Welcome to the Misadventures of Widowhood blog!

In January of 2012 my soul mate of 42 years passed away after nearly 12 years of living with severe disabilities due to a stroke. I survived the first year after Don’s death doing what most widows do---trying to make sense of my world turned upside down. The pain and heartache of loss, my dark humor, my sweetest memories and, yes, even my pity parties are well documented in this blog.

Now that I’m a "seasoned widow" the focus of my writing has changed. I’m still a widow looking through that lens but I’m also a woman searching for contentment, friends and a voice in my restless world. Some people say I have a quirky sense of humor that shows up from time to time in this blog. Others say I make some keen observations about life and growing older. I say I just write about whatever passes through my days---the good, bad and the ugly. Comments welcome and encouraged. Let's get a dialogue going! Jean

Friday, May 1, 2015

Serendipitous Opportunities, Meet the Widow



I’m old so I’m allowed to repeat myself or I should say people will tolerate old people who repeat things and the next paragraph is one of those times. It was written a few months after my husband died, when a couple of serendipitous opportunities found me. Recently that happened again. But before I share them, the next paragraph explains the origin of the word 'serendipity.'

In 2004, according to Wikepedia, the word ‘serendipity’ was voted one the ten hardest English words to translate. It’s been around since 1754 when it was coined by an Englishman, Horace Walpole, after he had read an ancient Persian fairy tale set in a country called Serendip or Serendippo depending on the translation. The heroes in the Three Princes of Serendip were always making discoveries by accident in their quest to track a lost ‘camel’ they’d never seen. Thus the word ‘serendipity’ was born to describe happy accidents or good luck finding things we’re not actually looking for in our travels through life.

As mentioned in my last post, after a lecture on “Mr. Lincoln’s War” I got recruited to join The Daughters of Union Veterans of the American Civil War along with eight others who attended the lecture. A few days later their president called and gave me more details. They are a group of forty women who meet monthly at the veteran’s home and they’ve done things like photograph all the gravesites of local Civil War vets for the website, Grave Finders. Anyone who’s done genealogy work knows how handy that website is. They also tend those graves for Memorial Day and they set up a booth at all the summer events that take place at the veteran’s home where they hand out---of all things---snow cones. In my wildest dreams I never would have guessed my future could include peddling snow cones to a bunch wounded warriors. I might join the group (did I mention that?) I’m not sure because their meeting day often conflict with things I enjoy doing at the senior hall.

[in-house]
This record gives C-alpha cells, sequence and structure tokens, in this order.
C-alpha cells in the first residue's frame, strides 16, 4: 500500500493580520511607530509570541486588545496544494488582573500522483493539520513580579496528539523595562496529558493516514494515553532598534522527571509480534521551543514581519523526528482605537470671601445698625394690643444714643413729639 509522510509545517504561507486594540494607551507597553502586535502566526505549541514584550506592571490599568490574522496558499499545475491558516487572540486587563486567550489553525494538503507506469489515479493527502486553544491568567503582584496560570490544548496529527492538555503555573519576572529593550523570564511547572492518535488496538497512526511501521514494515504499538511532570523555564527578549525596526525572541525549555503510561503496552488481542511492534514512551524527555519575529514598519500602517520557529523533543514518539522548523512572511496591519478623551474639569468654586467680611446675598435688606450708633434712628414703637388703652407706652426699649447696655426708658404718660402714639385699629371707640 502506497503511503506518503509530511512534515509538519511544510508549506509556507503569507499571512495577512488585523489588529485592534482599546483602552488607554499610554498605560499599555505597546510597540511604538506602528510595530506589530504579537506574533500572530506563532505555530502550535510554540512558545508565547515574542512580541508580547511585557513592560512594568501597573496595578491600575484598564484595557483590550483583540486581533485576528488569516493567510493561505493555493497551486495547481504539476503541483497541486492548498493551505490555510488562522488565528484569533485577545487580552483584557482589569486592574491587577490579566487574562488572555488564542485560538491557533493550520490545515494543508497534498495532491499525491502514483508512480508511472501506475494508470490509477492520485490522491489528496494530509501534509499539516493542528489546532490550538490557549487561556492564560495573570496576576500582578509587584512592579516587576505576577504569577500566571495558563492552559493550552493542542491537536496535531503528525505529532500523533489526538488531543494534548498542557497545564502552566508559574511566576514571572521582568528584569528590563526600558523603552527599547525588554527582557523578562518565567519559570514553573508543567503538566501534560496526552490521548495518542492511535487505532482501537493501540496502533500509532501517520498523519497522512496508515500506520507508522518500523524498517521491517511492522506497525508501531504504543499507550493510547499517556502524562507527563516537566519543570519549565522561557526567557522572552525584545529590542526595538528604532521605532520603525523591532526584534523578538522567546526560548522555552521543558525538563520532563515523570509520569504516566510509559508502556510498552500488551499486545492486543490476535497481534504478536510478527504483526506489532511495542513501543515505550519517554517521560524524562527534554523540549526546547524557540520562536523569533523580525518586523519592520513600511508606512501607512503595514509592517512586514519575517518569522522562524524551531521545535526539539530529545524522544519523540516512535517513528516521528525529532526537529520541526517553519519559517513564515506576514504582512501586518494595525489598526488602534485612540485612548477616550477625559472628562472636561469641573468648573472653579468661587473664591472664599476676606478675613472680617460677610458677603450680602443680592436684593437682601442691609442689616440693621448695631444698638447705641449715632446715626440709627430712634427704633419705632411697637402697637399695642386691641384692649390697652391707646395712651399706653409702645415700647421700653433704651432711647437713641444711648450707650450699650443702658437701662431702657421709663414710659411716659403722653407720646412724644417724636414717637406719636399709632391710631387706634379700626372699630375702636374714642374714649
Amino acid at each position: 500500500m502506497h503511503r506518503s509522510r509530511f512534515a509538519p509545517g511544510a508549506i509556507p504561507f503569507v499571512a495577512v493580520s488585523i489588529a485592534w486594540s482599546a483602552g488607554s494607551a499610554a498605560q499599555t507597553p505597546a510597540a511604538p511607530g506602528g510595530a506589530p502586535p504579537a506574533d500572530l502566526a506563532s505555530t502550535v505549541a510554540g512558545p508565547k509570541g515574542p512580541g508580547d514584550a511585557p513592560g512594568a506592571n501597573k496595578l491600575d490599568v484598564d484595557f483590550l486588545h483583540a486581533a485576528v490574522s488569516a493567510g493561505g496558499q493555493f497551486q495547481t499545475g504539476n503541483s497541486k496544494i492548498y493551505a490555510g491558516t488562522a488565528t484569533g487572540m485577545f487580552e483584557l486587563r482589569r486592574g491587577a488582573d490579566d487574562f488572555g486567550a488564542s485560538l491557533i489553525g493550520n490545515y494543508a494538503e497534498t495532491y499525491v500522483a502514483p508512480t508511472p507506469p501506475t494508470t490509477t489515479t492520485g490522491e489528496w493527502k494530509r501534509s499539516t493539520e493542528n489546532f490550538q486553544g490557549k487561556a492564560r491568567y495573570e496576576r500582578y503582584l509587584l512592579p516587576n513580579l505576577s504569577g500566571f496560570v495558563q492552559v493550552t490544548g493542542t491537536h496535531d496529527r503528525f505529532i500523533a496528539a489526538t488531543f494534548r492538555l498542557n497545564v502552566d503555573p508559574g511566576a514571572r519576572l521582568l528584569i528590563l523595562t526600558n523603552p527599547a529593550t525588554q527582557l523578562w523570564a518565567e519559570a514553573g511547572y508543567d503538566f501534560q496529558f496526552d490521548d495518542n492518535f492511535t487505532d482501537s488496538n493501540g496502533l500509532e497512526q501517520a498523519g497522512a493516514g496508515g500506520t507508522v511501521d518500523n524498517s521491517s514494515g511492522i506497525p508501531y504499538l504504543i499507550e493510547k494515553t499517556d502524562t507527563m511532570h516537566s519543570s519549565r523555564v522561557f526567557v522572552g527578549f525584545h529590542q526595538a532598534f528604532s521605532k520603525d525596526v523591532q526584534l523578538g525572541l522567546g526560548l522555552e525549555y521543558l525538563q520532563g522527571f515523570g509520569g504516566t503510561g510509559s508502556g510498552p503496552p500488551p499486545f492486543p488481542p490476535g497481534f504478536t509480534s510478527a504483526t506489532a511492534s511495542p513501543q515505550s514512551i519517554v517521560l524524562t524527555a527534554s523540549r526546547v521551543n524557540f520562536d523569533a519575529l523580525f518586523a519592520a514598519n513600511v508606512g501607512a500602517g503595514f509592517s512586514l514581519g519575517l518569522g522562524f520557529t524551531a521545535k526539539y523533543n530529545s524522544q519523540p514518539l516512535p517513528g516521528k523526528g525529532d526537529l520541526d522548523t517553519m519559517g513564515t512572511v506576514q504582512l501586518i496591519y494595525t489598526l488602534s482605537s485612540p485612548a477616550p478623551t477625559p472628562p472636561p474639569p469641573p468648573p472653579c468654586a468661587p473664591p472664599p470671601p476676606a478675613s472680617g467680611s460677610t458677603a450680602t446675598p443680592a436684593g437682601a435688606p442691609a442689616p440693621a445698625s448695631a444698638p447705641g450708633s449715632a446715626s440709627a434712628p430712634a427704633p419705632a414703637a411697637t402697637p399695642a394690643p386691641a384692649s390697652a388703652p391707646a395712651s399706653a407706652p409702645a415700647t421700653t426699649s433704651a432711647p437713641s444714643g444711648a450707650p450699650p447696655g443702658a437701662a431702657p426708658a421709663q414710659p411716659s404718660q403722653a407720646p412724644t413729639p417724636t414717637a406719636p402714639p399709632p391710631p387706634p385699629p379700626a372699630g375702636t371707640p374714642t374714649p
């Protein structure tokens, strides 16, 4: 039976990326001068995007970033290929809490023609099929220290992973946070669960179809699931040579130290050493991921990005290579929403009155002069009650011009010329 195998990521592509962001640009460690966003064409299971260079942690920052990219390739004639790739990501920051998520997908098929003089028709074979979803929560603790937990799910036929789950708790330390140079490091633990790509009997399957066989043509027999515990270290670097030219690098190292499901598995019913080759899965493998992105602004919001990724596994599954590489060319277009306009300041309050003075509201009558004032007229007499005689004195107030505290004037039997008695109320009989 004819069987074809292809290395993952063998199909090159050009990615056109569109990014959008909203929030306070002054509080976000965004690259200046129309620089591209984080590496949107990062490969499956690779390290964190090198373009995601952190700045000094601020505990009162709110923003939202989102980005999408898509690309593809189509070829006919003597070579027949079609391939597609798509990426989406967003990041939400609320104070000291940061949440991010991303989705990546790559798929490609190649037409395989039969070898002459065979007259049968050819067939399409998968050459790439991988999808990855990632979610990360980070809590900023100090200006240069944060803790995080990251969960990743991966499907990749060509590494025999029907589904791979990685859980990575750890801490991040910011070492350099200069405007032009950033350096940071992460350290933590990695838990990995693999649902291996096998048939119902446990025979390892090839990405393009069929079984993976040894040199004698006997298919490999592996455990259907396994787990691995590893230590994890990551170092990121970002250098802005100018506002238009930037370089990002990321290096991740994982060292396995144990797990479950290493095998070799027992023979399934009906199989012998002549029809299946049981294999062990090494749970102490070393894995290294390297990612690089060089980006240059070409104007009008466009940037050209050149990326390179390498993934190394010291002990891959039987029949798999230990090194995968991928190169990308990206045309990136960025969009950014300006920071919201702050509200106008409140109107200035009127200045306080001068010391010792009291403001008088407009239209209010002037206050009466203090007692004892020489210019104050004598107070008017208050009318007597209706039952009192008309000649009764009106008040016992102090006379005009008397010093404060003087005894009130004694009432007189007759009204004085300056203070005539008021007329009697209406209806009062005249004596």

An old neighbor of mine, who was widowed a year after me, volunteers twice a week at the vet’s home and she says it's rewarding to be around guys who love the female attention she gives. Me, I’m not so sure it won’t give me flashbacks to my wheelchair pushing years. I say that because when I go with my Red Hat chapter to provide entertainment at a nursing home a few times a year it's uncomfortable getting such an up-close and personal look at my past and future. It might happen at the vet’s home, too. When my husband’s mother was in a home and I didn’t feel that way about our visits, but that was different. I was younger and didn’t look like the residences and fear a nurses’ aide would stop me at the door, wanting to keep me locked inside. Maybe I should put low lights in my hair again and start wearing skirts short enough to show off my privates. Maybe then I could blend in the other visitors at the care facilities in my life. I’m quite sure the vets would appreciate those changes in my personal presentation. Red panties, here I come!

Something else serendipitously fell into my lap this week; I got invited to join a start-up writers’ group. Mostly poets but some short story writers, too. I don’t know what to call what I write. ‘Memoir’ would be the closest and who knows how that will go over in a mixed age group. I’m going to try it, but I must admit it scares the crap out of me because at each monthly meeting we’ll be required to read something we’ve been working on. I’ve only been in one writers critiquing club in my life, but serendipity stepped in my path again so I’ll see how this opportunity works out. For the first meeting I’m taking a poem and one of my tongue-in-cheek 'Sunday Sermons' and I’ll decide on the spot which one to read based on who will be listening and what the others have shared. Scary, or not it’s good to kick yourself out of your comfort zones from time to time, and it just might keep me away from the humane society. That place is calling my name again! I worry that Levi my mighty schnauzer needs a sibling. But I should probably wait until I get those low lights and short skirts before going to the shelter because they don’t give youngish dogs to old people. People my age are expected to take the canine nursing home editions and Levi needs a 5-6 year old playmate. ©